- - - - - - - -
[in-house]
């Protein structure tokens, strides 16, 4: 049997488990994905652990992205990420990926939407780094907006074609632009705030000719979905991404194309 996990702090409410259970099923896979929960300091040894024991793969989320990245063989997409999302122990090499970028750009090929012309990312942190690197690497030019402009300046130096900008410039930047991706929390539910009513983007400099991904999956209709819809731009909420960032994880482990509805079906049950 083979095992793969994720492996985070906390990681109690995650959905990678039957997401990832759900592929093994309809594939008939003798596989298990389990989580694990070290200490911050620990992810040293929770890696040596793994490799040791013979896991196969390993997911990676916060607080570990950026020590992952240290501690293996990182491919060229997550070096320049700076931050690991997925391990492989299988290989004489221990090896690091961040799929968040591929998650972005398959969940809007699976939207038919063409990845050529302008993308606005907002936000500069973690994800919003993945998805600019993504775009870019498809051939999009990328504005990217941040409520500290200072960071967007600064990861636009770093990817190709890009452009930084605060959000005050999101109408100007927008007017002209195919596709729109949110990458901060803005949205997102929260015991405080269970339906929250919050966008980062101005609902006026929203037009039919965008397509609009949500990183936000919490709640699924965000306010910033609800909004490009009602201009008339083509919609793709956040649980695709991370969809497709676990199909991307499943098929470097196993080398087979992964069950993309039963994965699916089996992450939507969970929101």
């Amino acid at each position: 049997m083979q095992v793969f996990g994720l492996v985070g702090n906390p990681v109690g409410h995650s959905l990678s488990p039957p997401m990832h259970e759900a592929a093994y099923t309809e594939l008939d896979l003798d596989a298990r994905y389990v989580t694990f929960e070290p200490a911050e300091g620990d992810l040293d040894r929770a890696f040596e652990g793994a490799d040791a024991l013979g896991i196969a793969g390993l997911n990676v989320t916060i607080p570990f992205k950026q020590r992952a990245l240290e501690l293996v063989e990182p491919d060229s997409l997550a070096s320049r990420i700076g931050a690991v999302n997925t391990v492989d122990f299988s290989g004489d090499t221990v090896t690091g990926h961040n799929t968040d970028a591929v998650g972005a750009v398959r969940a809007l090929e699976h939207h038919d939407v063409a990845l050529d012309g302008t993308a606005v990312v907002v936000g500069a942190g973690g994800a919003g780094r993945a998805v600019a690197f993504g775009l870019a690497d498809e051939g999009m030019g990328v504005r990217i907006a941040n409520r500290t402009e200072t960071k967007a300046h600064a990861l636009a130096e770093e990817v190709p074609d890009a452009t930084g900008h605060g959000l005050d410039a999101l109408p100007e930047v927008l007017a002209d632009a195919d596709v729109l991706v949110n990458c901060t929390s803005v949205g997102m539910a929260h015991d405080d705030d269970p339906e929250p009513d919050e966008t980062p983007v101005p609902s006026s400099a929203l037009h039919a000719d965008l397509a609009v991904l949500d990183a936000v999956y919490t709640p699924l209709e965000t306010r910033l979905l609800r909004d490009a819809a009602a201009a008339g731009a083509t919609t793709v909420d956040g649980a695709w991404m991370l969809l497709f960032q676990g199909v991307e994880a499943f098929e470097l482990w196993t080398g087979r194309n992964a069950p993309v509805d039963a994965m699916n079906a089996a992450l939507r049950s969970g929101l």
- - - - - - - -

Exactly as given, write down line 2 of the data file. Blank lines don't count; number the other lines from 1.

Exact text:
């Protein structure tokens, strides 16, 4: 049997488990994905652990992205990420990926939407780094907006074609632009705030000719979905991404194309 996990702090409410259970099923896979929960300091040894024991793969989320990245063989997409999302122990090499970028750009090929012309990312942190690197690497030019402009300046130096900008410039930047991706929390539910009513983007400099991904999956209709819809731009909420960032994880482990509805079906049950 083979095992793969994720492996985070906390990681109690995650959905990678039957997401990832759900592929093994309809594939008939003798596989298990389990989580694990070290200490911050620990992810040293929770890696040596793994490799040791013979896991196969390993997911990676916060607080570990950026020590992952240290501690293996990182491919060229997550070096320049700076931050690991997925391990492989299988290989004489221990090896690091961040799929968040591929998650972005398959969940809007699976939207038919063409990845050529302008993308606005907002936000500069973690994800919003993945998805600019993504775009870019498809051939999009990328504005990217941040409520500290200072960071967007600064990861636009770093990817190709890009452009930084605060959000005050999101109408100007927008007017002209195919596709729109949110990458901060803005949205997102929260015991405080269970339906929250919050966008980062101005609902006026929203037009039919965008397509609009949500990183936000919490709640699924965000306010910033609800909004490009009602201009008339083509919609793709956040649980695709991370969809497709676990199909991307499943098929470097196993080398087979992964069950993309039963994965699916089996992450939507969970929101």